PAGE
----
Newbie: Functional difference between cards and stacks?
b.xavier at internet.lu
Fri Mar 25 18:32:13 EST 2005
Welcome aboard Nicole!
> My first question is simple: What is the functional
> difference between cards and stacks? ...
Think of any window in RunRev as another stack first.
Any of those stacks can have one or more cards. Like a stack of cards, it's
that simple. Or if you prefer the database file/records analogy, but the
first is nicer to use in scripts ;)
You can makes any card independent of each other or have them share common
background controls like fields which is where stacks can start acting like
go to card x
get field "name" of card 2
> answer format. In other words, for each card, the user types
> in the "answer," then highlights individual words or phrases
> to be turned into "blanks" on the "question" card. Each blank
> could have multiple possible answers (or not).
so here you can build a stack with the questions and answers hidden, display
the question in a "front-end" stack and wait for a user answer to check and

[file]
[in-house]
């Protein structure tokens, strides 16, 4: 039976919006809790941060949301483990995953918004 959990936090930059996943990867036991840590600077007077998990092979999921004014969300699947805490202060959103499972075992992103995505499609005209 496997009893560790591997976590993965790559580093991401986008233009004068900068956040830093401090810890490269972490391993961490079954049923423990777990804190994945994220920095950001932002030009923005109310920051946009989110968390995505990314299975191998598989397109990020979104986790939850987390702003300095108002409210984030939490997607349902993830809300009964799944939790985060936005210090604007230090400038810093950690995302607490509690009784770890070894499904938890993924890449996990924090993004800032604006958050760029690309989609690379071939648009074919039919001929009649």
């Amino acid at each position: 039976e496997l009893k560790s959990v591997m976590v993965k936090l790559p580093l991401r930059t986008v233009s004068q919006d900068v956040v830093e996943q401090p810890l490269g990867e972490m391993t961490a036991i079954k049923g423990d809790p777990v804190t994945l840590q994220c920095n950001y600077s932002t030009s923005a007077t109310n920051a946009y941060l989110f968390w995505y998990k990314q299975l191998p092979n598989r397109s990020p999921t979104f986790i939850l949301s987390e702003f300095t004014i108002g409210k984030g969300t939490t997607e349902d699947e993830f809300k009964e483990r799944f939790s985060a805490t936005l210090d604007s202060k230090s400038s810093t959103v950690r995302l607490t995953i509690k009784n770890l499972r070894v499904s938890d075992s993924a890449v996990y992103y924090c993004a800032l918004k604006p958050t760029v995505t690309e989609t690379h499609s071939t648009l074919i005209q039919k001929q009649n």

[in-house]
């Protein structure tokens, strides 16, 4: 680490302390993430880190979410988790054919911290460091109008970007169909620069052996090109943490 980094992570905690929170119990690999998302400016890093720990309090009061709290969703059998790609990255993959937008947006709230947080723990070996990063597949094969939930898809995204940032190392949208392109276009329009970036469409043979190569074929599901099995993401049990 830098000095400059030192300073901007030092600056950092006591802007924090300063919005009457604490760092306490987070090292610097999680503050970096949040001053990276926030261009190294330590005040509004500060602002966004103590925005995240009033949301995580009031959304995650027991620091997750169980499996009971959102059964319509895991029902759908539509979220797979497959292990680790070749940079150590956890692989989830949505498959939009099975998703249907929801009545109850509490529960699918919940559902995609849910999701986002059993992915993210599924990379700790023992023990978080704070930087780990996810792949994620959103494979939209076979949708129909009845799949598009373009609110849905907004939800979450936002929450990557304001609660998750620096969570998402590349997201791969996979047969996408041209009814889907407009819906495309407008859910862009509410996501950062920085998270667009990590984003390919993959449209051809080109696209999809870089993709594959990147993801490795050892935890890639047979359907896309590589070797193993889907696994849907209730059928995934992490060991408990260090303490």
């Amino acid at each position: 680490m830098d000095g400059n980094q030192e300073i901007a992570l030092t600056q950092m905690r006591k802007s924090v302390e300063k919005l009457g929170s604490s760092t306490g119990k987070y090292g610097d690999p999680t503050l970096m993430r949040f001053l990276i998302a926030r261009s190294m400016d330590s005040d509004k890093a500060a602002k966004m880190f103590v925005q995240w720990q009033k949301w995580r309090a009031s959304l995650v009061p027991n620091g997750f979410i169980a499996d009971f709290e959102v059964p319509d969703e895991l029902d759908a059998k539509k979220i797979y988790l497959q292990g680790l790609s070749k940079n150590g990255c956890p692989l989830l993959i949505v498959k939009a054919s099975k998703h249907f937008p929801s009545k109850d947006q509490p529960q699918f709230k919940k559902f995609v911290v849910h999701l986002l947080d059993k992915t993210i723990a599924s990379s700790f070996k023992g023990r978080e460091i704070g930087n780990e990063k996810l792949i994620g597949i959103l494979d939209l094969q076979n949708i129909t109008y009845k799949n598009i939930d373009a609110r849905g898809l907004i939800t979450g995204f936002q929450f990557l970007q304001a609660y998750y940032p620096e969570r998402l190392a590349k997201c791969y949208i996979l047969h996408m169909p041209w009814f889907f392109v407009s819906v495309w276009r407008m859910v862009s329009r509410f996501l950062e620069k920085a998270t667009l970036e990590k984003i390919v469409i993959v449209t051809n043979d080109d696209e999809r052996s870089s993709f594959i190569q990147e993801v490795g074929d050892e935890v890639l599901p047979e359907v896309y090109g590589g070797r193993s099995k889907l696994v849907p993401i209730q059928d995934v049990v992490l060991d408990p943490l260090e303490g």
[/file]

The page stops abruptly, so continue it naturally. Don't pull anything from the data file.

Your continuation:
give the user her/his result ;)
There's a few words to learn, lots of examples in the RunRev documentation
and a few starter movies in the RevOnline you should check out. Takes a
couple days to get used to it and then zap you'll be on your way! If only
piano playing was that easy!
You can have the test engine and front end in one stack, the preferences
into another stack and the questions listed in a 3rd stack. Any stack can be
a substack of another (like a local utility palette). But no deeper than one
stack. It's just a practical thing to have to regroup fixed stacks into one
mothership stack instead of having different stacks around for release (but
this is easier to update while in development.)
so here's how you put and get info anywhere!
get field "question" of cd thisquestionID of stack "questions"
put it into fld "questions" -- of this card assumed...
add 1 to fld score of card thisplayer of stack score
im sure you get the picture now! It's quite fun playing with words. The
trick is getting used to the grammar and learning why it did that ...
Now that you know about objects, you should also learn about events as you
see them appear for any object in the revdocumentation... Dont be afraid to
test anything in a new stack. Save often. Make backups, the rest is a cool
everyday-a-new-thing-learned tool of all trades!
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